Reporters Without Borders renews call for public inquiry after investigation leak

Reacting to contradictory information about the investigation on the assassination of Maltese journalist Daphne Caruana Galizia, international press freedom organisation Reporters Without Borders (RSF) has renewed its calls for a public inquiry.

“While contradictory information circulates on the identification of those who commissioned the assassination of the journalist Daphne Caruana Galizia, RSF asks the authorities for the utmost transparency on this issue and an independent public inquiry into the murder,” the organisation said on social media.

The statement was made after the Times of Malta reported on Sunday that “more than two masterminds” have been identified as commissioning the journalist’s assassination according “Malta’s top investigators”.

Speaking to The Shift News following the news, Caruana Galizia’s sister Corinne Vella said the family had not been informed of any developments in the investigation.

The sudden news that the “police were close to cracking the case” led to mixed reactions, with questions being raised on the timing of the leak.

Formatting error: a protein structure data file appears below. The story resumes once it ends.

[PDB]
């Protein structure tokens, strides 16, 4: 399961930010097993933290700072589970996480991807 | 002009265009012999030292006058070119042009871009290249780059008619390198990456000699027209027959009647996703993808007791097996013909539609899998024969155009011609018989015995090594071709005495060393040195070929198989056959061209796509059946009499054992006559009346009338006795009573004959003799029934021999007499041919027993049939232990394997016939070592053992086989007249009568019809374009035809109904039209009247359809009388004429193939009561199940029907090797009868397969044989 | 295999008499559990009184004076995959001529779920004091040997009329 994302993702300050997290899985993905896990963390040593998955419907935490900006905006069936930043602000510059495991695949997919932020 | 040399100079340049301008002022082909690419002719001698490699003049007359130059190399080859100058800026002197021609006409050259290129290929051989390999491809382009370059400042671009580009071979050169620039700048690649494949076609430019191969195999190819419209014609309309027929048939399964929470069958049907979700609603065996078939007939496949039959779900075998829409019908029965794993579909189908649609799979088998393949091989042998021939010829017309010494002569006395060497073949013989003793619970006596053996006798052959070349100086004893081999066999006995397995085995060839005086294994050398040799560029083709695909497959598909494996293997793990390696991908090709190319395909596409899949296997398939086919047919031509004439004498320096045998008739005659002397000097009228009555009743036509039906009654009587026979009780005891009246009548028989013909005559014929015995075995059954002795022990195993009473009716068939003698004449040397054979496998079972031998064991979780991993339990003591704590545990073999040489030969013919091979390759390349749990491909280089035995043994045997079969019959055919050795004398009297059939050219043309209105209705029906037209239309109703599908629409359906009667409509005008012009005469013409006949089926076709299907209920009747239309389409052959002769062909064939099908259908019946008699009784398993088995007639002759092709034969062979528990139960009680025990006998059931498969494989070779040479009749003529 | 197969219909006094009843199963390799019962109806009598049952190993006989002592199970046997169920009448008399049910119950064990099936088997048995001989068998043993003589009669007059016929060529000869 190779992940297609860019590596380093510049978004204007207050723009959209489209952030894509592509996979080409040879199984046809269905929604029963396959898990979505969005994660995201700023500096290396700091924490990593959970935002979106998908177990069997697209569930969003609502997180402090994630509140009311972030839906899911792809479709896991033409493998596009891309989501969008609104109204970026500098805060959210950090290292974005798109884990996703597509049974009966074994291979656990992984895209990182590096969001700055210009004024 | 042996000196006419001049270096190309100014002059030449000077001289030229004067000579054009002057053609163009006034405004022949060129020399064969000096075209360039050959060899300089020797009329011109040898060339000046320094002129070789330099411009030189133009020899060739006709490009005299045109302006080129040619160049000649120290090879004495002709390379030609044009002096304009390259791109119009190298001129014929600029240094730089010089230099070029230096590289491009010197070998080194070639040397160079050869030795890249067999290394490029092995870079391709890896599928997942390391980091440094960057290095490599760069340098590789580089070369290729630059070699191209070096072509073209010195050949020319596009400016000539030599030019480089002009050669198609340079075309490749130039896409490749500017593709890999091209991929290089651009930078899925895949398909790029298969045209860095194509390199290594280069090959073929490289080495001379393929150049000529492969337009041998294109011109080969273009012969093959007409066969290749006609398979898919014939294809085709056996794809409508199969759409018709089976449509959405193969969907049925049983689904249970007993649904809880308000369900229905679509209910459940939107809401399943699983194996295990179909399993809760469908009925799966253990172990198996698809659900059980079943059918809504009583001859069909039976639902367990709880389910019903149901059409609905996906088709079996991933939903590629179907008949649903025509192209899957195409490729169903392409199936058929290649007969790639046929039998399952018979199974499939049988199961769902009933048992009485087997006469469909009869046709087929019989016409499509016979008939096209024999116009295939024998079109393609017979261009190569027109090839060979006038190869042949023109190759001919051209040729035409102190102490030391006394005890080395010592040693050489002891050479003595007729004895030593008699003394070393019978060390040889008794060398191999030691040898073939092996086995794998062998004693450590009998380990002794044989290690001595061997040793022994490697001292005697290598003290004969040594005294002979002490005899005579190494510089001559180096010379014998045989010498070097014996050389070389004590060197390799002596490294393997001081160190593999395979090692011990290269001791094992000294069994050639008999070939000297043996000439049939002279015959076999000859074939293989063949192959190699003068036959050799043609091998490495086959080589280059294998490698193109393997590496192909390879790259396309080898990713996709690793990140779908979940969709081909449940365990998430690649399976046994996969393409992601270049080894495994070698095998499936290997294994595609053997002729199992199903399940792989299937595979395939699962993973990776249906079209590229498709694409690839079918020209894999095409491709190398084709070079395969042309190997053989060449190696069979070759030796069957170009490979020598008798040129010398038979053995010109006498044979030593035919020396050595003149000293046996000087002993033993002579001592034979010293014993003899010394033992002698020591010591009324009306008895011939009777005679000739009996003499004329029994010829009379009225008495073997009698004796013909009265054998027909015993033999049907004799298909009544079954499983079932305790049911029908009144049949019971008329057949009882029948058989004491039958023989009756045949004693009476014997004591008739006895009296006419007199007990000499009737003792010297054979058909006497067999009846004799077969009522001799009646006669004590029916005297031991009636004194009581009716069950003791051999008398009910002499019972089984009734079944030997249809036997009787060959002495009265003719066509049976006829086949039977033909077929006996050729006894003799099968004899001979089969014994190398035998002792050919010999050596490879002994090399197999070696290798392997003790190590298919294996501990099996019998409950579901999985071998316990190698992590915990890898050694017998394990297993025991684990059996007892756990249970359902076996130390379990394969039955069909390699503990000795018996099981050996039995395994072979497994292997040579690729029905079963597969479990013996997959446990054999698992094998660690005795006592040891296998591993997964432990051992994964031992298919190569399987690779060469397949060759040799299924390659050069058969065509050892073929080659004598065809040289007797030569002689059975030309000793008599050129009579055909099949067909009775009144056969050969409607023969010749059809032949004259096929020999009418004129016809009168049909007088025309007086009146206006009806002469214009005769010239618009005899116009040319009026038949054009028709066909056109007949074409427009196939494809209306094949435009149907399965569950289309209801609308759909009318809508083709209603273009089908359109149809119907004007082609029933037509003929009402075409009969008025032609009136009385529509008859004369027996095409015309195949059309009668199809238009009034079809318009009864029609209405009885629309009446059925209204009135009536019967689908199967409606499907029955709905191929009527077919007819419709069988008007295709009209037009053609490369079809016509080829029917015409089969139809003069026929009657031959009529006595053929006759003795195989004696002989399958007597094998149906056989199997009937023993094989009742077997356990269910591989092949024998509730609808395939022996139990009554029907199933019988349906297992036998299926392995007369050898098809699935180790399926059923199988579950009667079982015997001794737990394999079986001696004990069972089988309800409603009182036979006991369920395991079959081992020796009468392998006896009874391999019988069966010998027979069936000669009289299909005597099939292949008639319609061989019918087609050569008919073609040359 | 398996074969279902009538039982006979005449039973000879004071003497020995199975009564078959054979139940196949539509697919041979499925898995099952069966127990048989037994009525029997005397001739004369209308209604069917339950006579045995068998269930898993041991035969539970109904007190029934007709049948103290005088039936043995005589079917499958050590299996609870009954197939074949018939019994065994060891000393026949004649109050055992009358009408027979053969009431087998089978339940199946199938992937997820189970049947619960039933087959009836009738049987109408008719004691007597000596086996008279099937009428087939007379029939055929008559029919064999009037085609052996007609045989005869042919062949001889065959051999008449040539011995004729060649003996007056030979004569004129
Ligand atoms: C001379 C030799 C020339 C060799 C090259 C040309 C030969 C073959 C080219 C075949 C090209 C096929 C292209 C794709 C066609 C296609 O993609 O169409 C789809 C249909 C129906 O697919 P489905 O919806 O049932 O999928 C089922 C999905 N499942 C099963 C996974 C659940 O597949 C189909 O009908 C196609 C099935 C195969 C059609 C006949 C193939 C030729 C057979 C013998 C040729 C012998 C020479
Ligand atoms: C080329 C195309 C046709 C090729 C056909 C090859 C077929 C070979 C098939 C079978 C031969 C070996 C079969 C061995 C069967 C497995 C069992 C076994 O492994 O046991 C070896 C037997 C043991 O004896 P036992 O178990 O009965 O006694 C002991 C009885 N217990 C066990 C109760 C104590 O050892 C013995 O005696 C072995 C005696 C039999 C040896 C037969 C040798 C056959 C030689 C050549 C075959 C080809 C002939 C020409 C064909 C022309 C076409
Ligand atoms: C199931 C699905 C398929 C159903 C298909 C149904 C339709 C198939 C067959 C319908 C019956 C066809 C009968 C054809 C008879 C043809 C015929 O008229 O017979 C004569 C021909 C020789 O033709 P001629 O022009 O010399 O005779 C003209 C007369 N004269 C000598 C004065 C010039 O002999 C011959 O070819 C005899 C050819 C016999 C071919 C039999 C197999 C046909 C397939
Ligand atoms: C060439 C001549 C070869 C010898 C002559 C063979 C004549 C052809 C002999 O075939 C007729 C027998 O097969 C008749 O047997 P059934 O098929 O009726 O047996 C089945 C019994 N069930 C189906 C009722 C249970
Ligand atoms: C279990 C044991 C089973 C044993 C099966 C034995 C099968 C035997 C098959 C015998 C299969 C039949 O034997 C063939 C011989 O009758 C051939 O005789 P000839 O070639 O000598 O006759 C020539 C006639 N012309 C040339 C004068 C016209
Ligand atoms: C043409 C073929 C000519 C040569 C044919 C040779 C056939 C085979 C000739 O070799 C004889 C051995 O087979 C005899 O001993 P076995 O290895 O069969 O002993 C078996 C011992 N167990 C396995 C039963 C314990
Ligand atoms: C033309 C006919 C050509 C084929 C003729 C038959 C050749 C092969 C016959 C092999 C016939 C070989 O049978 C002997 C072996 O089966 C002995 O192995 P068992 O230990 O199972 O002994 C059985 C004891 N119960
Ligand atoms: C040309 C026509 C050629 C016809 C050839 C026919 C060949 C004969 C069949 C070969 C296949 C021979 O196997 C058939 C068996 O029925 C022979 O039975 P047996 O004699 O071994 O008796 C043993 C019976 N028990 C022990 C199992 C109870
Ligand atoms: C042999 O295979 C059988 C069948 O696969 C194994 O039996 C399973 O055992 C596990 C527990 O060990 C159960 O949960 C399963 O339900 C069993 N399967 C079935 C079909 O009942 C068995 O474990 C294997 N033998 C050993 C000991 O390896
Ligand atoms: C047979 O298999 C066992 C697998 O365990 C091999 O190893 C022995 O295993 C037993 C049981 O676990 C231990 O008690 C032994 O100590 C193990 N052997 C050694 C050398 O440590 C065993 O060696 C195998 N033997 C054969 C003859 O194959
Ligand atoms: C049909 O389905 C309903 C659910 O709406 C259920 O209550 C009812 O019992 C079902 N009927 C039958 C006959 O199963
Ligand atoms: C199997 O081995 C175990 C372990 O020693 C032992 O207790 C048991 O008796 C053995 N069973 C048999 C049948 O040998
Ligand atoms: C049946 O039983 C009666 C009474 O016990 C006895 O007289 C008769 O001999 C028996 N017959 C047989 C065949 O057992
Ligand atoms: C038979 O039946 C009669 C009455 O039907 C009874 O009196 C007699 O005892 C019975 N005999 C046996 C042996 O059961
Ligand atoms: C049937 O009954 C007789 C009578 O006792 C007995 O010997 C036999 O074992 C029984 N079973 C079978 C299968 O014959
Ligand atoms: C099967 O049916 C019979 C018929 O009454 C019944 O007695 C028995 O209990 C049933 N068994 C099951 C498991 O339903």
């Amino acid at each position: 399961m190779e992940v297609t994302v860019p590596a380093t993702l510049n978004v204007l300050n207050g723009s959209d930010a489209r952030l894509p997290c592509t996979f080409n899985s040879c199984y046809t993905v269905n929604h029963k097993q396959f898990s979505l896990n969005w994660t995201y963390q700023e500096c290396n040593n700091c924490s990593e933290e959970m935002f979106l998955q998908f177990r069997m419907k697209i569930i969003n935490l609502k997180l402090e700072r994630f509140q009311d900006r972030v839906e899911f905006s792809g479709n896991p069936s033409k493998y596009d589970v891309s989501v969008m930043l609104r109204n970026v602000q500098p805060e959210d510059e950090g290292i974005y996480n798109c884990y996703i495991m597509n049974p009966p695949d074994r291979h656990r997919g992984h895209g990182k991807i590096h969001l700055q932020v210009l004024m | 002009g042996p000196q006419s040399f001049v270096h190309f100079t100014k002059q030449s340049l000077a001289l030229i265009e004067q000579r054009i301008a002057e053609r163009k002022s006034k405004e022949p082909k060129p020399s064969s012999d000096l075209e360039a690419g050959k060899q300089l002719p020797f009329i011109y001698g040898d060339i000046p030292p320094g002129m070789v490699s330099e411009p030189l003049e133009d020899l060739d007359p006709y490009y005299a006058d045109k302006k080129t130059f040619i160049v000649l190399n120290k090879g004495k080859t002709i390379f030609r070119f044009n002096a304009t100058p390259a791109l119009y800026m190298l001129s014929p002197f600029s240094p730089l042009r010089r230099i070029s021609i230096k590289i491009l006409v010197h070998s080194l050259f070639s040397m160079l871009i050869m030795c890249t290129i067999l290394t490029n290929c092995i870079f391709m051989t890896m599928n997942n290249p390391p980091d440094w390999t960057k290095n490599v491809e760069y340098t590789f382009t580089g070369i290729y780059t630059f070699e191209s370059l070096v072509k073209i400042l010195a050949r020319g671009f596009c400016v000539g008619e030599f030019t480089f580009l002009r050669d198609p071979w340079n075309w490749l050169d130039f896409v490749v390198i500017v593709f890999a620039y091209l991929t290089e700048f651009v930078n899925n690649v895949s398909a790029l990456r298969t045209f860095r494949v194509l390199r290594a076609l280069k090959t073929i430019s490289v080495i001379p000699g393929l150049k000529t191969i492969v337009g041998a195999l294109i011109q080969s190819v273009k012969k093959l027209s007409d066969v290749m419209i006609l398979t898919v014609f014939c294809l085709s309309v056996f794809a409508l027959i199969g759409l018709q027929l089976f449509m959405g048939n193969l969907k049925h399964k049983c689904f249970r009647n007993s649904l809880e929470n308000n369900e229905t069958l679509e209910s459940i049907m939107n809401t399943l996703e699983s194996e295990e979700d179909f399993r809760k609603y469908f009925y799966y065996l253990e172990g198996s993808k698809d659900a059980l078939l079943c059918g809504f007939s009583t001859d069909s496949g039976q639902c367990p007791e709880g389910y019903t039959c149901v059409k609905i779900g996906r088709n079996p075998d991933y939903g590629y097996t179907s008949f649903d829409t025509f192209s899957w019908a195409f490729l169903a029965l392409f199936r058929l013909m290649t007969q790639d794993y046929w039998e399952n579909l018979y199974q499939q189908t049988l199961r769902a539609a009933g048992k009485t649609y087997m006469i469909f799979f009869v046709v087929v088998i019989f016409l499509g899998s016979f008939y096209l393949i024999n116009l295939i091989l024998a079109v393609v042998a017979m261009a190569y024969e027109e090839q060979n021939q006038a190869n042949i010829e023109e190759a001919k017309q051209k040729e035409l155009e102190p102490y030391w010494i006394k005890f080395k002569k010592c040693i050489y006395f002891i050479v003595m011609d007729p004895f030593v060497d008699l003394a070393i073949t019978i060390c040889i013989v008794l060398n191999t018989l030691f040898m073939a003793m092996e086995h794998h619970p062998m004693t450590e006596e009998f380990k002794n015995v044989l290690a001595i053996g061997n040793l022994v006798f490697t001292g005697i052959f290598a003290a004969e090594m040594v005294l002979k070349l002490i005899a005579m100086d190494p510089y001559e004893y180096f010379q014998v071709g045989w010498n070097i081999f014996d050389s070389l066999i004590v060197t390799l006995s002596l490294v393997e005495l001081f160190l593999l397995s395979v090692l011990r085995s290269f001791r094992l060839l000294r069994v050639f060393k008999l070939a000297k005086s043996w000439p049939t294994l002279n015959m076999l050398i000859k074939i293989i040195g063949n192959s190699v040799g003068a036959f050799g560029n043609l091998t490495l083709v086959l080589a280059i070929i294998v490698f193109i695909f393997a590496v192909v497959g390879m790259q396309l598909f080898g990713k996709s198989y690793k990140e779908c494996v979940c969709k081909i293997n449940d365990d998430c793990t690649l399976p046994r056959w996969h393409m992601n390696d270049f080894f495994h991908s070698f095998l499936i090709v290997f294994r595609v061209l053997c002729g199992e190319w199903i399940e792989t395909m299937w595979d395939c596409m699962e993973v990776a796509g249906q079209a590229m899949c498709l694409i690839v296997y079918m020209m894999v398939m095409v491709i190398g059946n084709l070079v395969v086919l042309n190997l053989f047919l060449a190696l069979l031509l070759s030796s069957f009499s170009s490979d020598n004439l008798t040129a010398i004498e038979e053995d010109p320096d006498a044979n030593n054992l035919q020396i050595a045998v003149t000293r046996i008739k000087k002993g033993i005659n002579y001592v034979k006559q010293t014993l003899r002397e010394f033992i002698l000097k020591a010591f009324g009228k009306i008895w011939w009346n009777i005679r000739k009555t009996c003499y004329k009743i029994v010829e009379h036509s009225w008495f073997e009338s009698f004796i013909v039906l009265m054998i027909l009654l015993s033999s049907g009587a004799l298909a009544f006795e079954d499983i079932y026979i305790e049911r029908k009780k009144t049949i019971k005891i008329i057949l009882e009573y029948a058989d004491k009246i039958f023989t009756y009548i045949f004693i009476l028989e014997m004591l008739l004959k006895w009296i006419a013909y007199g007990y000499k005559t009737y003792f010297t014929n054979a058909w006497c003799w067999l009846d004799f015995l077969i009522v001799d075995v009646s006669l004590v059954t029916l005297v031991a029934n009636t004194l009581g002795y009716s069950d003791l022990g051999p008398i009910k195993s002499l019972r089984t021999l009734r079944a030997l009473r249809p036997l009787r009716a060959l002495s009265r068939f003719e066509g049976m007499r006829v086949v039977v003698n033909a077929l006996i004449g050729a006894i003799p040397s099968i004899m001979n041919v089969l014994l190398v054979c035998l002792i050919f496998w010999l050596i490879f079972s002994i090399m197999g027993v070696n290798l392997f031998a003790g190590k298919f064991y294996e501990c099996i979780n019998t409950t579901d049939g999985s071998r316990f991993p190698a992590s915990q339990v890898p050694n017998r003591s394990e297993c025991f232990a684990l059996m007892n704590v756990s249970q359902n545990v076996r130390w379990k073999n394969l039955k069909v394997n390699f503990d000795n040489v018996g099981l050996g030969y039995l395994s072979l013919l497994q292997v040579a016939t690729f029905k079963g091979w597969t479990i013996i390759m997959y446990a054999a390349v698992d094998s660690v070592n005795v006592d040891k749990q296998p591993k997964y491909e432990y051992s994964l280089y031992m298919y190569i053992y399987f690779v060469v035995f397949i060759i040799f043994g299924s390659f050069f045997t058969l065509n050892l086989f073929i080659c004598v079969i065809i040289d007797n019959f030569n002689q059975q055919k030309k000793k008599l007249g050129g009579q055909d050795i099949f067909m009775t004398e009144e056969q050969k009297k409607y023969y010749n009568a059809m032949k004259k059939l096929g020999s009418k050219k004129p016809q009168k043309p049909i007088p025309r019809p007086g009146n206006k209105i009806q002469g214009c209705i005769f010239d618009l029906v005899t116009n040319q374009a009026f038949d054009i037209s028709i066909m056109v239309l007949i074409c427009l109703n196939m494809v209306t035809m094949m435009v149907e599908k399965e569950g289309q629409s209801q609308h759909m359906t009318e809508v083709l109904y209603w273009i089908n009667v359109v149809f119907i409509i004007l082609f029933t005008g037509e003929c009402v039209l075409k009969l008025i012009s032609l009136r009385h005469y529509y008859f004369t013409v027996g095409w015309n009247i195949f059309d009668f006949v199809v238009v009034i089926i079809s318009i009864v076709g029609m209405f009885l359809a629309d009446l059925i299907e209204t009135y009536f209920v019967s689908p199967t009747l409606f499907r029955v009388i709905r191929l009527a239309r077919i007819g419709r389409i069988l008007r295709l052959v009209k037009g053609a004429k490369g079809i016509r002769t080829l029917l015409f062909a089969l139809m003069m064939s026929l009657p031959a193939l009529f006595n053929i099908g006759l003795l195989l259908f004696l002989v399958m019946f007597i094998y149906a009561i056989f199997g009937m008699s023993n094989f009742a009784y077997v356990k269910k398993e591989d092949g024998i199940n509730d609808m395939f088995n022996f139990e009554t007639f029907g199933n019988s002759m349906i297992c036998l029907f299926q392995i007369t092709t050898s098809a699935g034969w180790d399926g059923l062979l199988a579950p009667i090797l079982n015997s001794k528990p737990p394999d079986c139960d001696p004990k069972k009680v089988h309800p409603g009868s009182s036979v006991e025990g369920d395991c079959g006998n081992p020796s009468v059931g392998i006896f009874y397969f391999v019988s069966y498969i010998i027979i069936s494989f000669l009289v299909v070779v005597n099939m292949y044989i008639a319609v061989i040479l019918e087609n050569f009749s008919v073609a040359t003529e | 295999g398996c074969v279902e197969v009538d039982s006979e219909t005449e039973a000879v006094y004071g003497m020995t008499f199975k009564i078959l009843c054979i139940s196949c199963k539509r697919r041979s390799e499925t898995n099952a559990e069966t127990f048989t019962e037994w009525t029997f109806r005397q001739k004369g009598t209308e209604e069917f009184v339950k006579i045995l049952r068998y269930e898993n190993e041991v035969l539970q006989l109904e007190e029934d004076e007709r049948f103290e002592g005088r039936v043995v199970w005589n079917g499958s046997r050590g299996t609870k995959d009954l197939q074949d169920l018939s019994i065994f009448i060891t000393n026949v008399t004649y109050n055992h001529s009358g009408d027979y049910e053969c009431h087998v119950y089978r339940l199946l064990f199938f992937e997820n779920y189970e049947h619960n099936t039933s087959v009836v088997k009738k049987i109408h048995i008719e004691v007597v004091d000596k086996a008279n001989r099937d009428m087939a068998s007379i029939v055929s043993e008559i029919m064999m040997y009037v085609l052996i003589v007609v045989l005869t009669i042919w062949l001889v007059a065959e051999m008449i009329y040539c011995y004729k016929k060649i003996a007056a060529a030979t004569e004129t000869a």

The leak comes at a time when the government is cornered on 17 Black, facing increasing calls for the resignation of Tourism Minister Konrad Mizzi and the Prime Minister’s chief of staff Keith Schembri.

Reuters’ journalist Stephen Grey, who worked on revelations relating to 17 Black with the Times of Malta, contested the story saying he was informed by “an authoritative source” that it was not true that the police had identified those who commissioned the journalist’s assassination.

Grey quotes his source saying: “We haven’t found who’s behind it yet… all leads are being investigated”.

Italian journalist Roberto Saviano also referred to the case, saying on Twitter that “developments of a serious investigation cannot be communicated informally and without informing those who have been asking for truth and justice for a year”.

The investigators who spoke to the Times of Malta, who were not named, gave no indication of whether the suspects come from the criminal, business or political world, according to the report. The sources quoted refer to “evidence that is not concrete,” and “a large amount of data that requires analysing” and then “more evidence in hand but won’t divulge more details”.

Delegations from the European Parliament and the Council of Europe have visited the country to hold interviews with government members, officials and law enforcement authorities demanding answers on the investigation as recently as last month. Yet there was no indication of any progress in the investigation until yesterday’s report saying the police were close to solving the crime.

RSF was among leading international press freedom organisations calling for a public inquiry, but Prime Minister Joseph Muscat has repeatedly refused. PEN International, European Centre for Media Freedom, the International Press Institute, the Committee to Protect Journalists supported the call.


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